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WTF? $300 skin cream on QVC

Thu are saying it's $480 retail

What?? Has anyone true this? (Perricone MD neuropeptide facial cream)

For the price, I better wake up looking like like a hot 25 year old model.

by Anonymousreply 1711/10/2012

Sorry about the typos.

by Anonymousreply 111/08/2012

True dat, OP

by Anonymousreply 211/08/2012

No cream is worth that much money; save your money for Botox and fillers.

by Anonymousreply 311/08/2012

For $300, we'll bring the creaming to your home.

by Anonymousreply 411/08/2012

I used to watch QVC or HSN when I couldn't sleep. And then I saw this one night, and died.

by Anonymousreply 511/08/2012

The woman who is on now puts on some fake British accent. She's like Madonna.

Bitch is American. And Perricone is a crook.

by Anonymousreply 611/08/2012

That was awesome, R5

by Anonymousreply 711/08/2012


by Anonymousreply 811/09/2012

I do know that Chantecaille is worth the outrageous price tag because it numbs your facial muscles. Not sure this MD Perricone has such properties.

by Anonymousreply 911/09/2012

Whenever I go to the post office, there are tons of people returning QVC items (or at least shipping things in QVC boxes).

by Anonymousreply 1011/09/2012

No, OP, I think you end up looking like this handsome gent:

by Anonymousreply 1111/09/2012

For OP:

..We got a kick out of this product’s claim that it “activates surface renewal of the dermis”. The dermis is not part of the skin’s surface, and there’s likely not anything in this hugely expensive moisturizer that impacts the dermis layer of skin, at least not to the extent that any permanent change will occur. Who is writing the marketing claims for this line anyway?

In many ways, this formula is an embarrassment for the company, and a pathetic waste of money for you. There is nothing in this overpriced concoction that is going to whisk away your wrinkles, sagging skin, and other signs of aging. The only thing that is going to “dramatically diminish” is your cosmetics budget.

The low amount of neuropeptides in this product is disappointing, but that really doesn’t matter because even more disappointing is that there is no research proving that topical application of neuropeptides has any benefit for skin. As noted cosmetic surgeon Dr. Arthur Perry commented, “The molecular size of these peptides is likely too large for them to penetrate skin and reach their target cells,” and that’s assuming these peptides can somehow avoid being broken down by naturally occurring enzymes in the skin.

The association between neuropeptides and skin care doesn’t have much logic behind it. Neuropeptides are composed of short-chain amino acids and are perhaps best known as being key components of the human brain (think endorphins, the feel-good chemicals our brains release after exercise or other pleasurable activities). How these neuropeptides go about firming skin and reducing sagging isn’t explained, nor is there any proof they that reduce sun damage; but that didn’t stop Perricone from claiming otherwise and hoping that consumers will take a (very expensive) leap of faith.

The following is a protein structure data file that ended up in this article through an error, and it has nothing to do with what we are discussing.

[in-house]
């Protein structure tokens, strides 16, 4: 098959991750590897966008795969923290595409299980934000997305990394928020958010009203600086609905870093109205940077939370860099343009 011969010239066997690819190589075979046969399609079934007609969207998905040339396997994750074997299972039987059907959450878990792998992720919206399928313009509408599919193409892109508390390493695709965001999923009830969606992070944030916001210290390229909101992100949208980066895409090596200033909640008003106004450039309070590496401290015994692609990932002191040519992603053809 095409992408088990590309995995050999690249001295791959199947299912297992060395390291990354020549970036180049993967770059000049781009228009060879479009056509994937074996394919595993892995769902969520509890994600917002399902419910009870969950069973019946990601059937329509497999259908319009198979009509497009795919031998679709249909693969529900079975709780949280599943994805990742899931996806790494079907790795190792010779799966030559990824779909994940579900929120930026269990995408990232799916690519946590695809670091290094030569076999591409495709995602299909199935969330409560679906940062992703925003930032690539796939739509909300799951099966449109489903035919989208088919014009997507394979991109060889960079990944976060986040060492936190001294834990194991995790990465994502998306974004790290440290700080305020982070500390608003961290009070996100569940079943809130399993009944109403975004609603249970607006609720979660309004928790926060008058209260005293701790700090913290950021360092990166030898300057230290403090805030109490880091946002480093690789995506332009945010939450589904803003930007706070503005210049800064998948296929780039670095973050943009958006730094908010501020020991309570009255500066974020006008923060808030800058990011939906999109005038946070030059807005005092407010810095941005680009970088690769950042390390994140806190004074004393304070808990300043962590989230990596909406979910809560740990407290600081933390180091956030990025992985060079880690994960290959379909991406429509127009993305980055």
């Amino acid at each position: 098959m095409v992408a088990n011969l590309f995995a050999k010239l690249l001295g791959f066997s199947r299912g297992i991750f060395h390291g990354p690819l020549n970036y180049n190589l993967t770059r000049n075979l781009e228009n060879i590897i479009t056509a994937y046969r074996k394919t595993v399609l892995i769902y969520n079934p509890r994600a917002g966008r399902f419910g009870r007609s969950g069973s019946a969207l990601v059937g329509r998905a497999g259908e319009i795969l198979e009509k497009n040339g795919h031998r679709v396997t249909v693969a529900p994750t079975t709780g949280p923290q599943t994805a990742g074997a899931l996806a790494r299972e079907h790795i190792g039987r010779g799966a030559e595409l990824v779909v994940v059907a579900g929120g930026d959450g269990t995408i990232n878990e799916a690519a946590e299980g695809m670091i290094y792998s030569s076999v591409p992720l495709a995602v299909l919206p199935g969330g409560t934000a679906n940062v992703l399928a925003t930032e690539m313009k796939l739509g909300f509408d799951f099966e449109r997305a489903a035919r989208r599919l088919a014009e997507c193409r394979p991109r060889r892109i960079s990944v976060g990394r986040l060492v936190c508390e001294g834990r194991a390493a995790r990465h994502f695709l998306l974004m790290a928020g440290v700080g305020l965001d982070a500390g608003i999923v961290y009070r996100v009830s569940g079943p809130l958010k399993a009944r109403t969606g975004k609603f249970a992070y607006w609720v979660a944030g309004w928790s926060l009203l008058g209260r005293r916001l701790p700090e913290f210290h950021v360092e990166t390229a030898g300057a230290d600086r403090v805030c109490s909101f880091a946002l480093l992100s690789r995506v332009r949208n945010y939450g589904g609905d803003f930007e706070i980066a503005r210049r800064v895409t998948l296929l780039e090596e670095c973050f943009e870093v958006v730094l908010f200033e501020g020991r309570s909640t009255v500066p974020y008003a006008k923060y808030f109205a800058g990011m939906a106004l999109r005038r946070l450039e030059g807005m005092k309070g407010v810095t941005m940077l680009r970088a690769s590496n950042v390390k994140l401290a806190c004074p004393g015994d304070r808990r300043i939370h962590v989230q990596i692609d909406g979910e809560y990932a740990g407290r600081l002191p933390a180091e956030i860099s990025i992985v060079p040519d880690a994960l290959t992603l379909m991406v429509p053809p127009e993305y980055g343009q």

As with most of Perricone’s anti-aging products, this moisturizer contains dimethyl MEA. Also known as DMAE, this ingredient is controversial because research has shown conflicting results. It seems to offer an initial benefit that improves skin, but these results are short-lived and eventually give way to destruction of the substances in skin that help build healthy collagen (Sources: Aesthetic Plastic Surgery, November-December 2007, pages 711–718; and American Journal of Clinical Dermatology, volume 6, 2005, pages 39–47).

Interestingly, there is a formulation challenge when including DMAE in skin-care products. To maintain the efficacy and stability of DMAE, the product’s pH level must be at least 10. A pH of 10 is highly alkaline, which isn’t good news for skin. Moreover, because almost all moisturizers (including serums and eye creams) are formulated with a pH that closely matches that of human skin (generally 5.5–6.5, which is on the acidic side of the scale), in all likelihood the DMAE included in skin-care products cannot have any prolonged functionality (Source: Journal of Drugs in Dermatology, Supplement 72, 2008, pages S17–S22).

Last, for what Neuropeptide Facial Conformer costs, it is downright depressing that several of the most beneficial ingredients are listed after the preservative, meaning they are barely present and, therefore, barely effective.

by Anonymousreply 1211/09/2012

Thanks R12!

by Anonymousreply 1311/10/2012

I prefer a cum facial.

by Anonymousreply 1411/10/2012

Stay out of the sun. Don't smoke. Drink lots of water. Drink alcohol and do drugs in extreme moderation. Drug store moisturizer.Take your vitamins. Boom. Fucking fountain of youth.

by Anonymousreply 1511/10/2012

R5, you forgot have great genes. And try to arrange having ancestors of Mediterranean descent or be of similar darker complexions.

by Anonymousreply 1611/10/2012

Is this stuff any good?

by Anonymousreply 1711/10/2012
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